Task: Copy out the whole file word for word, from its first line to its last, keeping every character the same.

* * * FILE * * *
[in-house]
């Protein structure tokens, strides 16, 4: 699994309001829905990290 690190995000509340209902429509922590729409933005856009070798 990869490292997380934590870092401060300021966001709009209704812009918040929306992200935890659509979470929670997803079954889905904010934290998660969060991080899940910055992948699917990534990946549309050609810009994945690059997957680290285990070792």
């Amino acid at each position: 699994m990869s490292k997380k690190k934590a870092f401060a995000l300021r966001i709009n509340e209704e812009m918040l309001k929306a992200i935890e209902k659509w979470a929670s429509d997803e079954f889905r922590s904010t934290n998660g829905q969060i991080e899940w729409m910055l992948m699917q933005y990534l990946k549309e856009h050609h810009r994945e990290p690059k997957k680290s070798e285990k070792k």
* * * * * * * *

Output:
[in-house]
């Protein structure tokens, strides 16, 4: 699994309001829905990290 690190995000509340209902429509922590729409933005856009070798 990869490292997380934590870092401060300021966001709009209704812009918040929306992200935890659509979470929670997803079954889905904010934290998660969060991080899940910055992948699917990534990946549309050609810009994945690059997957680290285990070792």
């Amino acid at each position: 699994m990869s490292k997380k690190k934590a870092f401060a995000l300021r966001i709009n509340e209704e812009m918040l309001k929306a992200i935890e209902k659509w979470a929670s429509d997803e079954f889905r922590s904010t934290n998660g829905q969060i991080e899940w729409m910055l992948m699917q933005y990534l990946k549309e856009h050609h810009r994945e990290p690059k997957k680290s070798e285990k070792k």